Business should reconsider this approach as it locks up funds that could be allocated to more deserving projects. MCEP was expected to pay out R1.5bn, but released only slightly less than R1bn. Though it is relatively new, the total for approvals that have not yet been paid ("contingent liabilities") was R3.1bn on March 31. As a result, concern has been expressed that the budget of R7bn will be exceeded in this financial year.

The service investment incentives unit, which handles the business process services (BPS) incentive and the film and TV production incentive, had a good year. Both attracted more applications than targeted. The BPS incentive attracted more than R500m of investment, while the film incentive supported movies and shows to the value of R2bn. Payments outstanding for the BPS and film incentive are about R850m.

The Infrastructure Development Support programme, which includes the Critical Infrastructure Programme (CIP) and the Industrial Development Zones (IDZs) and Special Economic Zones (SEZs), had a cumulative budget of about R1bn. Most of this was allocated to the IDZs — notably Coega, East London and Richards Bay.

The CIP incentive fell behind target, with only eight projects approved. But some were big, which meant investment achieved rose R4bn above target. With the blockages in infrastructure spending in SA, we would have expected the volume of approvals to have been higher than target. The SEZ fund has R450m allocated to infrastructure development, which should unlock further investment in coming years in areas such as the Dube Trade Port and others proposed in the platinum belt.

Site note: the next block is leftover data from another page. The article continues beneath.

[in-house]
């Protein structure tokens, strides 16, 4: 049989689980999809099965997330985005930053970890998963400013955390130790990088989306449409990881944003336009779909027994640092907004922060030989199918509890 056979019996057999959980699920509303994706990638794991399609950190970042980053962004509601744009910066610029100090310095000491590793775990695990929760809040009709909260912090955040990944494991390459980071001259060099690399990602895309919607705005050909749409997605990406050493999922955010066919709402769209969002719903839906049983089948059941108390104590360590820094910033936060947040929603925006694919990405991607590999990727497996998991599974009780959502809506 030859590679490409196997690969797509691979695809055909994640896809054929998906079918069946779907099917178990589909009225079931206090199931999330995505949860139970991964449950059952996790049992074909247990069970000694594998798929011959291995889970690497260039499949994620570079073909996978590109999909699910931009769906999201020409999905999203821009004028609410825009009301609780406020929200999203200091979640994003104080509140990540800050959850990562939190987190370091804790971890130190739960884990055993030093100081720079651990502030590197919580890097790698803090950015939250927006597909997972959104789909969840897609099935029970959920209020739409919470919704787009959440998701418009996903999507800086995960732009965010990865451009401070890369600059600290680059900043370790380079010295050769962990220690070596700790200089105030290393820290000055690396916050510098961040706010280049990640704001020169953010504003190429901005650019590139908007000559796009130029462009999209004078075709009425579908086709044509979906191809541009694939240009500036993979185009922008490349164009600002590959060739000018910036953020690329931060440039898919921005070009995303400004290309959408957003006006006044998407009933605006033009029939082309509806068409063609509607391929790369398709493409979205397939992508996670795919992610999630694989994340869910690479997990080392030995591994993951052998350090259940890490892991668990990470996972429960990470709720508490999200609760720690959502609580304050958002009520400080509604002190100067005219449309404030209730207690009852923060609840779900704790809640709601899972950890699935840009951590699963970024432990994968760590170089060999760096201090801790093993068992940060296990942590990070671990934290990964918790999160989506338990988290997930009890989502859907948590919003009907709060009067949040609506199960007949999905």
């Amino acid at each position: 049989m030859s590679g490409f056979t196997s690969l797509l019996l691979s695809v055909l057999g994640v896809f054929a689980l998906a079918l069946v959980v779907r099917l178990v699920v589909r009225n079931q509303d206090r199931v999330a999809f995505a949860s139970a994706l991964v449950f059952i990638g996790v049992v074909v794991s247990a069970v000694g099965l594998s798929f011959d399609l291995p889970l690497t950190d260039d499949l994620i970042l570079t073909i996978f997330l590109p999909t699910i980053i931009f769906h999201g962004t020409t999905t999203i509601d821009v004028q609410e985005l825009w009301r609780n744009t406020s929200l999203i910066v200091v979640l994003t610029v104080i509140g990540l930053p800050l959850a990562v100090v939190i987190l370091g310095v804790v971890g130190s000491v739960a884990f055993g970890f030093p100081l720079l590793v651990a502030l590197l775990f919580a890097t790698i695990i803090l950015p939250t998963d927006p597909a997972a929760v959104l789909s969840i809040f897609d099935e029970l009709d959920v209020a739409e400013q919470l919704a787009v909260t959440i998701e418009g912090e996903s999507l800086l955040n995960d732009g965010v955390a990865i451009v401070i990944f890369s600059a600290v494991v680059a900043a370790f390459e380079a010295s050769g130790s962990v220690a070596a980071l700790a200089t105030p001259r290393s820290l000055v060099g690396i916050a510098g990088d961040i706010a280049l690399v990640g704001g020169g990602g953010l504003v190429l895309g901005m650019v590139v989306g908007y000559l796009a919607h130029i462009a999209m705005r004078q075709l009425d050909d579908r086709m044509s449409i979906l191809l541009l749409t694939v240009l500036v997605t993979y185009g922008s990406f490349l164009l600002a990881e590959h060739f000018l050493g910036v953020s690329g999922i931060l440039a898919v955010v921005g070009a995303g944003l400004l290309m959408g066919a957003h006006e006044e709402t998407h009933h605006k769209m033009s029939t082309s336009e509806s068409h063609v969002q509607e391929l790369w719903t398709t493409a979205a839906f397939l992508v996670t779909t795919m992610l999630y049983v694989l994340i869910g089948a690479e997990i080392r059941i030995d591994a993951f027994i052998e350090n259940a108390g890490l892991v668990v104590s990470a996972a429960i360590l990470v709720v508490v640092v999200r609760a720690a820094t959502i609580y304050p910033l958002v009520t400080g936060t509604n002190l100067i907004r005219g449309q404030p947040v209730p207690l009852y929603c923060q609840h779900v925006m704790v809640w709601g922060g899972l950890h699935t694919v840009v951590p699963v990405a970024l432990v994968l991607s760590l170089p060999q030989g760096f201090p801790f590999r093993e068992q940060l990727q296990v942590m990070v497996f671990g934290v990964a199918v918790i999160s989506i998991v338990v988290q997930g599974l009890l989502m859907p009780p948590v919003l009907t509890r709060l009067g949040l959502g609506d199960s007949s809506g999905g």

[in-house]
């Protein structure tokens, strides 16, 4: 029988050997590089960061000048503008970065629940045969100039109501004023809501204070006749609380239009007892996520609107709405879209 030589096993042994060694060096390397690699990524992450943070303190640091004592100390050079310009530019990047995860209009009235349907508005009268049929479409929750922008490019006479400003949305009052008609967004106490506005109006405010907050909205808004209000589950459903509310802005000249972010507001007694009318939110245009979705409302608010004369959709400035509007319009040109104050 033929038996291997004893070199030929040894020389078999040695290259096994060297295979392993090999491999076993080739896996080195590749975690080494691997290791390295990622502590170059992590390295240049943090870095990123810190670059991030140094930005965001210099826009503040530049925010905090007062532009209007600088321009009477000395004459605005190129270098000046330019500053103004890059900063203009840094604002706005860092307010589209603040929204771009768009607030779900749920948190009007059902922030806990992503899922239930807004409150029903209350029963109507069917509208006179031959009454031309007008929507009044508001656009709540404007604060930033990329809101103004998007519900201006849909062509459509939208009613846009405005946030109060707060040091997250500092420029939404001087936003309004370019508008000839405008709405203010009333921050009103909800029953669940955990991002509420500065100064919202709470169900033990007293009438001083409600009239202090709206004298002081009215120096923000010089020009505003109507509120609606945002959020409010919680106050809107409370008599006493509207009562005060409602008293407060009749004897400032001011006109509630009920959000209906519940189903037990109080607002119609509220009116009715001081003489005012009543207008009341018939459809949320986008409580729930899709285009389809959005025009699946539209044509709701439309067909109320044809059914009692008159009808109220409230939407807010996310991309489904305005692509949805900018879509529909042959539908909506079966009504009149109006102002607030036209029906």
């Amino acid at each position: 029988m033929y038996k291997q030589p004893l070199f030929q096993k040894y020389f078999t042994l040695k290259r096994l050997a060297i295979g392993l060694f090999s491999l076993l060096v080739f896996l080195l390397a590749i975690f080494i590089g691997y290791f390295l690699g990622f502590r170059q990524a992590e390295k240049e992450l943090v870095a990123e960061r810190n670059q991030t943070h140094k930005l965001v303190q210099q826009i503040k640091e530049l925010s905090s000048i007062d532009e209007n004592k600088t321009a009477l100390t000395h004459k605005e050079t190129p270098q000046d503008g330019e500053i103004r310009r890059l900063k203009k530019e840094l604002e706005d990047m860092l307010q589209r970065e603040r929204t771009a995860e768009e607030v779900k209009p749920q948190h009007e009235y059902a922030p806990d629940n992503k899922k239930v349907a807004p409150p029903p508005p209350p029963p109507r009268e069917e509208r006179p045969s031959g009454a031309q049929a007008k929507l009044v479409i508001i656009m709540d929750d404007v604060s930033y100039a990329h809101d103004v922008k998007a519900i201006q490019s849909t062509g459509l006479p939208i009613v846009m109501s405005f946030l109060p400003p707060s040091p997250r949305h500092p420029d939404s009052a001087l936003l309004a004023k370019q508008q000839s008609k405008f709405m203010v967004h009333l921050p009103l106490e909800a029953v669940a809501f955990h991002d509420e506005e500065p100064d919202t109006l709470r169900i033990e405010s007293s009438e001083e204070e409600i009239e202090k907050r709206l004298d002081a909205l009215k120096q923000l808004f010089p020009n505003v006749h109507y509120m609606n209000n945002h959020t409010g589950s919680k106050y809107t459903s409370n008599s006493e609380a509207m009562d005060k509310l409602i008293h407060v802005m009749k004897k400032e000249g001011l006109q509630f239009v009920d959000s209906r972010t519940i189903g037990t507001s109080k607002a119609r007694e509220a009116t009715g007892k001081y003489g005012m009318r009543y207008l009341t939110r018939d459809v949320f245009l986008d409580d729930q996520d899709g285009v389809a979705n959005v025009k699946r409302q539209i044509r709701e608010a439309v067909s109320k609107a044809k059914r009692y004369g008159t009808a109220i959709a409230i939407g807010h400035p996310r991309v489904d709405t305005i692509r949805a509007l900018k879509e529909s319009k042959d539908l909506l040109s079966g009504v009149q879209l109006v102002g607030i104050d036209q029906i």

It is clear from its annual report that the Department of Trade and Industry is investing significant amounts of taxpayers’ money in businesses. This underpins its commitment to expanding the manufacturing and service base of SA. However, when I look at the R11.6bn in incentives that have been approved but not yet paid out to business, together with the expected accelerated approvals under programmes such as MCEP, I hope that the R19.5bn three-year budget is enough to meet these commitments, and that the rate of payment will accelerate. Business and the government have to work together to ensure these issues are addressed. Bridging the trust gap is a key factor in this journey.

While the incentive schemes are important, and the money is flowing, there is room for improvement. But no need yet for us to get incensed over the incentives.

• Newman is director of Cova Advisory & Associates, which advises businesses on government incentives, green issues and other aspects of sustainability.